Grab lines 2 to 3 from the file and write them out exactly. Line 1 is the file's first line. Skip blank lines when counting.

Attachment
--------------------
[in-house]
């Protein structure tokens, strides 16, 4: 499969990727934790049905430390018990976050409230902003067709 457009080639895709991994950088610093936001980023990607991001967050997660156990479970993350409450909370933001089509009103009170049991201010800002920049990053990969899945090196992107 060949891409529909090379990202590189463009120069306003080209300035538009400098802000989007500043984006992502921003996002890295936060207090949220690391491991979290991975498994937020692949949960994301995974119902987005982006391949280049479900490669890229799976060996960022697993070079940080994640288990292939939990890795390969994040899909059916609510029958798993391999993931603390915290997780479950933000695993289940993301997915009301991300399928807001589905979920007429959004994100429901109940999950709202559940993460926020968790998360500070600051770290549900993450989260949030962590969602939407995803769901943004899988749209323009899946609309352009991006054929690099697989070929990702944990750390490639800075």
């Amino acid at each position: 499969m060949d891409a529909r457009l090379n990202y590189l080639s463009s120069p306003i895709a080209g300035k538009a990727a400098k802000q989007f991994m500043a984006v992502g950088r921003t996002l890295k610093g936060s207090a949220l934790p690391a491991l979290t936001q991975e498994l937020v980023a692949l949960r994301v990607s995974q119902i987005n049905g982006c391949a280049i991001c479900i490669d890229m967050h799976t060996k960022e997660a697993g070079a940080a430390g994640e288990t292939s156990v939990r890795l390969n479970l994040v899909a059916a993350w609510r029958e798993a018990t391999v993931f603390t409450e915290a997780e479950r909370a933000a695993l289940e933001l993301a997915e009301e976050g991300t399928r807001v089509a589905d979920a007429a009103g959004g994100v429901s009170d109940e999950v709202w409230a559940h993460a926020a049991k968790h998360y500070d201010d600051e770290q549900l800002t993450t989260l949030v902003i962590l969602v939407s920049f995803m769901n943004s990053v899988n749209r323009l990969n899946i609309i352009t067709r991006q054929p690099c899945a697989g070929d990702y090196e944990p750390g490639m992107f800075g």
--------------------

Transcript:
């Protein structure tokens, strides 16, 4: 499969990727934790049905430390018990976050409230902003067709 457009080639895709991994950088610093936001980023990607991001967050997660156990479970993350409450909370933001089509009103009170049991201010800002920049990053990969899945090196992107 060949891409529909090379990202590189463009120069306003080209300035538009400098802000989007500043984006992502921003996002890295936060207090949220690391491991979290991975498994937020692949949960994301995974119902987005982006391949280049479900490669890229799976060996960022697993070079940080994640288990292939939990890795390969994040899909059916609510029958798993391999993931603390915290997780479950933000695993289940993301997915009301991300399928807001589905979920007429959004994100429901109940999950709202559940993460926020968790998360500070600051770290549900993450989260949030962590969602939407995803769901943004899988749209323009899946609309352009991006054929690099697989070929990702944990750390490639800075």
């Amino acid at each position: 499969m060949d891409a529909r457009l090379n990202y590189l080639s463009s120069p306003i895709a080209g300035k538009a990727a400098k802000q989007f991994m500043a984006v992502g950088r921003t996002l890295k610093g936060s207090a949220l934790p690391a491991l979290t936001q991975e498994l937020v980023a692949l949960r994301v990607s995974q119902i987005n049905g982006c391949a280049i991001c479900i490669d890229m967050h799976t060996k960022e997660a697993g070079a940080a430390g994640e288990t292939s156990v939990r890795l390969n479970l994040v899909a059916a993350w609510r029958e798993a018990t391999v993931f603390t409450e915290a997780e479950r909370a933000a695993l289940e933001l993301a997915e009301e976050g991300t399928r807001v089509a589905d979920a007429a009103g959004g994100v429901s009170d109940e999950v709202w409230a559940h993460a926020a049991k968790h998360y500070d201010d600051e770290q549900l800002t993450t989260l949030v902003i962590l969602v939407s920049f995803m769901n943004s990053v899988n749209r323009l990969n899946i609309i352009t067709r991006q054929p690099c899945a697989g070929d990702y090196e944990p750390g490639m992107f800075g």